$\newcommand{\al}{\alpha} \newcommand{\be}{\beta} \newcommand{\de}{\delta} \newcommand{\De}{\Delta} \newcommand{\ep}{\varepsilon} \newcommand{\ga}{\gamma} \newcommand{\Ga}{\Gamma} \newcommand{\la}{\lambda} \newcommand{\si}{\sigma} \newcommand{\Si}{\Sigma} \newcommand{\thh}{\theta} \newcommand{\om}{\omega} \newcommand{\R}{\mathbb{R}} \newcommand{\Z}{\mathbb{Z}} \newcommand{\F}{\mathcal{F}} \newcommand{\E}{\operatorname{\mathsf E}} \newcommand{\Var}{\operatorname{\mathsf Var}} \renewcommand{\P}{\operatorname{\mathsf P}} \newcommand{\ii}[1]{\operatorname{\mathsf I}\{#1\}} \newcommand{\eD}{\overset{\text{D}}\to} \newcommand{\D}{\overset{\text{D}}=} \newcommand{\tsi}{\tilde\si}$

This question is a follow-up to the previous question on symmetric matrices. Thanks to the responses by Christian Remling and Geoff Robinson to that question, the problem now becomes much more specific, as follows.

Suppose that a symmetric matrix $M\in\R^{n\times n}$ is orthogonal or, equivalently, satisfies the condition $M^2=I_n$, where $I_n$ is the $n\times n$ identity matrix. Suppose also that all the diagonal entries of $M$ are equal to one another. Is it then true that $M$ is of the form $aI_n+b\,\de\de^T$, where $\de$ belongs to the set (say $\De_n$) of all $n\times 1$ column matrices with all entries from the set $\{-1,1\}$; $a\in\{-1,1\}$; and $b\in\{0,-2a/n\}$?

This is true for $n\in\{2,3\}$.

Comment 1. Let $\mathcal M_n$ denote the set of all matrices $M$ satisfying the stated conditions, that is, the set of all symmetric orthogonal matrices $M\in\R^{n\times n}$ with constant diagonal entries.
The actual problem here is to show that for each $M\in\mathcal M_n$ all the off-diagonal entries $M_{ij}$ of $M$ with $i\ne j$ are of the form $c\de_i\de_j$ for some real $c$ and some $\de\in\De_n$; it is then easy to specify the appropriate $a$ and $b$, given in the above question. So, it is enough to show that \begin{equation} \prod_{\de\in\De_n}\Big(\sum_{1\le i<j\le n}\sum_{1\le k<\ell\le n}(M_{ij}\de_i\de_j-M_{k\ell}\de_k\de_\ell)^2\Big)=0, \end{equation} which is how the cases the cases of $n\in\{2,3\}$ were verified.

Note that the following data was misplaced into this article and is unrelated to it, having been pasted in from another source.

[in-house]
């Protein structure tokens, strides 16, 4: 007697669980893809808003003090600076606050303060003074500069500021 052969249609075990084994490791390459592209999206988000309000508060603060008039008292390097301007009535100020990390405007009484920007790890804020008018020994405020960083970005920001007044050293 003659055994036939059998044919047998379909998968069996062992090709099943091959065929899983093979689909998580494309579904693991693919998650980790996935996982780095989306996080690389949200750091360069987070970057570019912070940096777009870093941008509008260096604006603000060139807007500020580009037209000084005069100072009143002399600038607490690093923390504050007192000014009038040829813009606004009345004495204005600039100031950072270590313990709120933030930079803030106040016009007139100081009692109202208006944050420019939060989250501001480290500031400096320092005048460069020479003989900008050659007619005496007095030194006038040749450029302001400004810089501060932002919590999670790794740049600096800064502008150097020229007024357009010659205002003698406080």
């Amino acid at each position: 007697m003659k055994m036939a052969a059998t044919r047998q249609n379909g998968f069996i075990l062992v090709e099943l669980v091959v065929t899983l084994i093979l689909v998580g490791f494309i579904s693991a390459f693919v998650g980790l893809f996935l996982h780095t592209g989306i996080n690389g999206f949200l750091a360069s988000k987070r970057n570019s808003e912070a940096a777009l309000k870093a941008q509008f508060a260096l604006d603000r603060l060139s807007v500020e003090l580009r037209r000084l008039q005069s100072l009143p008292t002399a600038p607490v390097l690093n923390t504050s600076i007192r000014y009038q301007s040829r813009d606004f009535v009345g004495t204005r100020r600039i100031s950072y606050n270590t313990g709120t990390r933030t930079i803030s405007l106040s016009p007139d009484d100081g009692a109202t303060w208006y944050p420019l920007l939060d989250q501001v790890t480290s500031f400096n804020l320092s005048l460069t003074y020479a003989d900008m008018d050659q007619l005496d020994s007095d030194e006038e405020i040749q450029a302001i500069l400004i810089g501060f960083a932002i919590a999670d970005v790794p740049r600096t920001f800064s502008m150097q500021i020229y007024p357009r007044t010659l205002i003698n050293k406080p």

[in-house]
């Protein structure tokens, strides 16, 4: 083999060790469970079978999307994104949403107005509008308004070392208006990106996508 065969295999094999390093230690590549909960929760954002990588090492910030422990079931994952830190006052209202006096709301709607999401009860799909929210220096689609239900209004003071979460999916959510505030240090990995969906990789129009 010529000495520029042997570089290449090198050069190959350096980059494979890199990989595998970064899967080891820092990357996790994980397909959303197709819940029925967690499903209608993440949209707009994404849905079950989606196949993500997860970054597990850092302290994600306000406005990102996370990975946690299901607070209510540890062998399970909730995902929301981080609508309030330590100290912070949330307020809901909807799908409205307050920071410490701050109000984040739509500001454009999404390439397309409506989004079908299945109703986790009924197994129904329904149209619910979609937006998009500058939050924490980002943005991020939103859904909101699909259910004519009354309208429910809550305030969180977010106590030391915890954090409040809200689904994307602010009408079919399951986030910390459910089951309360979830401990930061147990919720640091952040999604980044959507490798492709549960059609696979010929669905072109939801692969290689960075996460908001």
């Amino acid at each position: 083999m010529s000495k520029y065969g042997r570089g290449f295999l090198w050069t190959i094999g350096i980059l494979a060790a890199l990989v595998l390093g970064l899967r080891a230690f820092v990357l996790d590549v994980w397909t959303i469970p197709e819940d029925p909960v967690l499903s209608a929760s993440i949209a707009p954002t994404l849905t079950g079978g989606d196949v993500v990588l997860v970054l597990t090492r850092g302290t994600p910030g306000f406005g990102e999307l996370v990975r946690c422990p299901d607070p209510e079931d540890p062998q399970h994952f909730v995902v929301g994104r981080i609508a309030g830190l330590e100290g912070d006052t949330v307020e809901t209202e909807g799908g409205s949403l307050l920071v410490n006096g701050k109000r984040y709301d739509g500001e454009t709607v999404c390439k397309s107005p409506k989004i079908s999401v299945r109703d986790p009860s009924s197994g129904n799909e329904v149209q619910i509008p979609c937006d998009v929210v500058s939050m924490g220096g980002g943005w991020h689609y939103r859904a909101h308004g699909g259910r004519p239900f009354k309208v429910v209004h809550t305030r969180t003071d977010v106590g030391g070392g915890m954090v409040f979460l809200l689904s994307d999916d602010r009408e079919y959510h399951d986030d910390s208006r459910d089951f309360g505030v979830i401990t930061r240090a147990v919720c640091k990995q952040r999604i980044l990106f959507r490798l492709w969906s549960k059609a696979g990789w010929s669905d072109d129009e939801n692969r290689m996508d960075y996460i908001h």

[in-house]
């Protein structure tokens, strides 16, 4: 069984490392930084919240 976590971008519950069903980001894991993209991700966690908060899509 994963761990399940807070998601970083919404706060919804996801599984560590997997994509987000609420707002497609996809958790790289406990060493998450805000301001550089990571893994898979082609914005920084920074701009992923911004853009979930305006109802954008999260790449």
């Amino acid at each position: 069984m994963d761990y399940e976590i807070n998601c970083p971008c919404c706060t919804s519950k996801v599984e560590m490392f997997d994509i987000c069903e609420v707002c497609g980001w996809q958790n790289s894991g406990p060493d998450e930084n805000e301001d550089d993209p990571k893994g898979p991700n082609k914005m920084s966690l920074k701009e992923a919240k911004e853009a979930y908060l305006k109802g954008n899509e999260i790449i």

Comment 2. More generally, even without the condition on the diagonal entries of $M$, it is enough to show that $M-aI_n$ is of rank $1$ for some real $a$.

  • $\begingroup$ what is an $n\times n$ column matrix? $\endgroup$ – Abdelmalek Abdesselam Jul 20 '18 at 15:35
  • 2
    $\begingroup$ @AbdelmalekAbdesselam : Thank you for spotting the typo. It is now corrected. $\endgroup$ – Iosif Pinelis Jul 20 '18 at 15:36

No. A symmetric $M$ will satisfy $M^2=1$ if and only if the spectrum is contained in $\pm 1$, which is equivalent to $M=P-(1-P)=2P-1$ for some orthogonal projection $P$. Now you're asking if the extra condition that the diagonal is constant will give $P$ rank $1$ or $n-1$.

It's clear that this won't follow because we have such examples with $\textrm{rank }P=1$ for $n=2$ and can just take orthogonal sums of those for larger (even) $n$'s.

| cite | improve this answer | |
  • $\begingroup$ So, the cases of $n\in\{2,3\}$ are the only ones when the answer is yes. Turning to orthoprojectors is a nice idea. $\endgroup$ – Iosif Pinelis Jul 20 '18 at 17:06

Your Answer

By clicking “Post Your Answer”, you agree to our terms of service, privacy policy and cookie policy

Not the answer you're looking for? Browse other questions tagged or ask your own question.